Matter is, of course, made up of atoms, which are made up of protons, electrons, and neutrons, which are made up of quarks, and there are various theories that describe what quarks are made out of. However, every smaller particle we come up with has to be made up of smaller particles, which have to be made up of smaller particles, which have to be made up of smaller particles, ad infinitum. So what is matter at its very core?
One hypothesis I have heard suggests that substance is made up of the eternally vibrating sound waves of God’s voice when he spoke the universe into existence. While I may or may not agree with that hypothesis, I do think that matter is made up of vibrations in the fabric of space-time. To illustrate this, I will refer to my gravity shield explanation, where I posited that when you have a “cliff” in the space-time continuum, it creates a force field. Vibrations are very small, fast movements, so you wouldn’t have the distance or time to have very much of a slope, resulting in tiny cliffs.
If matter is made up of vibrations in the space-time continuum, that would mean matter is kinetic energy in its purest sense (movement of space and time). In other words, the relation between matter and energy that scientists have been looking for to explain atomic fission and fusion is that matter is energy in its purest sense. This would explain why light is attracted by gravity, and why light acts like both a particle and a wave: light is made up of energy, which is the same thing matter is made up out of, therefore light reacts the same way to gravity as matter does. Gravity is not acting on mass, but energy.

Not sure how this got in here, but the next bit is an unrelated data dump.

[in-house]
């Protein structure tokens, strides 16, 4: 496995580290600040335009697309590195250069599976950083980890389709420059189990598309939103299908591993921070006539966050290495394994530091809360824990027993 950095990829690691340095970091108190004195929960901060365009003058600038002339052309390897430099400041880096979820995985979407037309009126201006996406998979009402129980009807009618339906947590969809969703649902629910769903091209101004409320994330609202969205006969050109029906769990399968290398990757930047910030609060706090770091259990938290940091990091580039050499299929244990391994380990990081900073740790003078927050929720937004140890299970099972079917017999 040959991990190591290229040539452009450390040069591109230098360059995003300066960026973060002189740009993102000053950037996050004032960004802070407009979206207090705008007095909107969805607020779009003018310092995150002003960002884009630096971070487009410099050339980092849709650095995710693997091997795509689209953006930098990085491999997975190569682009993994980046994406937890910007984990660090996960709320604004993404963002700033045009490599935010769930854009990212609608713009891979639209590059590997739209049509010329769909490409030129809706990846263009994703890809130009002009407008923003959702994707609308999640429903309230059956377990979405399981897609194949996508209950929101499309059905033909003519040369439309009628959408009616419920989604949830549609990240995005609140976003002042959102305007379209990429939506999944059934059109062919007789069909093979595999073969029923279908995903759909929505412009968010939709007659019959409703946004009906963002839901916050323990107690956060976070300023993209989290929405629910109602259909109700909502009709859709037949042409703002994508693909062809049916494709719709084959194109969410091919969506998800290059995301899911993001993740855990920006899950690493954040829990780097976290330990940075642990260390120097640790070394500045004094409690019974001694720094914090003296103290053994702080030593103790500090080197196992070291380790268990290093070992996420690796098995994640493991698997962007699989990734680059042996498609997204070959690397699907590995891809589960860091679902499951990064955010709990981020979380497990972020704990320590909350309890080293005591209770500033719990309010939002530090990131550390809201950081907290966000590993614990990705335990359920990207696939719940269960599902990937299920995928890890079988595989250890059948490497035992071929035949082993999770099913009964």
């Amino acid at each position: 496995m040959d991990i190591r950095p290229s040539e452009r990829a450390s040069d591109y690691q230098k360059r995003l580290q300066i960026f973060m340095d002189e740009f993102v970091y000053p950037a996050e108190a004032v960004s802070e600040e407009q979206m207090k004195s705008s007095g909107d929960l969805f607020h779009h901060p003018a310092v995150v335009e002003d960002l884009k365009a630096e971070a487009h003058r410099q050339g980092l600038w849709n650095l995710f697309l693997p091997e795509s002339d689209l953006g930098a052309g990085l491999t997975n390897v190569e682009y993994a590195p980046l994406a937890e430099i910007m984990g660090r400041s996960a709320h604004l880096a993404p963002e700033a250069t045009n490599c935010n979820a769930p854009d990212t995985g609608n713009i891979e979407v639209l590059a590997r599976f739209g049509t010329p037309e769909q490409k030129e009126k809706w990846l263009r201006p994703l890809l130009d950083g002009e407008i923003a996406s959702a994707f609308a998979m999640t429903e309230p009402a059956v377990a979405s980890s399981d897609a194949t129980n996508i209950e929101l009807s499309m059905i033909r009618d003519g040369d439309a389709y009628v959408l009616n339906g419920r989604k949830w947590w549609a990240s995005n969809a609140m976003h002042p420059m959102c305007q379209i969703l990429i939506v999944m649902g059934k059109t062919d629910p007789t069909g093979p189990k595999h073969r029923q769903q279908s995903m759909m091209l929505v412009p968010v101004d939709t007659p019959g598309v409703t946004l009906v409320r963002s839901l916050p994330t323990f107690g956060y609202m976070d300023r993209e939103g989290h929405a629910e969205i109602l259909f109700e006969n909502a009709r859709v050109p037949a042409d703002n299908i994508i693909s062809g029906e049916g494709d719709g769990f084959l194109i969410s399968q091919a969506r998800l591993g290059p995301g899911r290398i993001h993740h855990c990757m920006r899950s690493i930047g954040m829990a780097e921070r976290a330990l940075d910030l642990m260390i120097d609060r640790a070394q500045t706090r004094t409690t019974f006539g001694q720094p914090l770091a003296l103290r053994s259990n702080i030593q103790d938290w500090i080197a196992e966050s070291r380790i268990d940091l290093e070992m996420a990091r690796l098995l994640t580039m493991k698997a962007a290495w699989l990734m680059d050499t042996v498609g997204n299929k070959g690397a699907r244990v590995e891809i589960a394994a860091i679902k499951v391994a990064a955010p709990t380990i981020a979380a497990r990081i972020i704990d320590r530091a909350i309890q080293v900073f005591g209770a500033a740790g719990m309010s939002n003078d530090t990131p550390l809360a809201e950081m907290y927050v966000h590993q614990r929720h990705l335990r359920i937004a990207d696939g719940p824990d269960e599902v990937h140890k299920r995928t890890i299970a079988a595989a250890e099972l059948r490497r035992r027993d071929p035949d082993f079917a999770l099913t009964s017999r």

So why can electromagnetic force move matter? If matter is made up of kinetic energy, then, because electromagnetic force is (according to current theory) caused by the exchange of photons, and photons are little packets of energy, the energy from the photons can disrupt the kinetic energy, causing the matter it makes up to move.
This has interesting implications for some views. For instance, this would mean that photons are not strictly electromagnetic disturbances, but tiny, moving gravity wells. I said “strictly” because this idea would mean that gravity and electromagnetic force are actually the same force, just exerted differently, so when I said photons are not strictly electromagnetic disturbances, I guess what I was really saying was that the electromagnetic force is technically the same as the gravitational force.
Now, when you touch something, you don’t actually touch it. The electron shells on your atoms approach the electron shells on the atoms of the thing you are “touching,” but when they get close enough, the charges are too great to overcome any longer, and you get no closer. It is kind of like when you try to force like poles of magnets towards each other, but on a much greater (though submicroscopic) scale.
So this brings up an interesting question. What happens when matter actually touches? I don’t have a solid answer to this, but my knee jerk reaction would be that the matter would actually meld, like two drops of water colliding in a zero-G environment.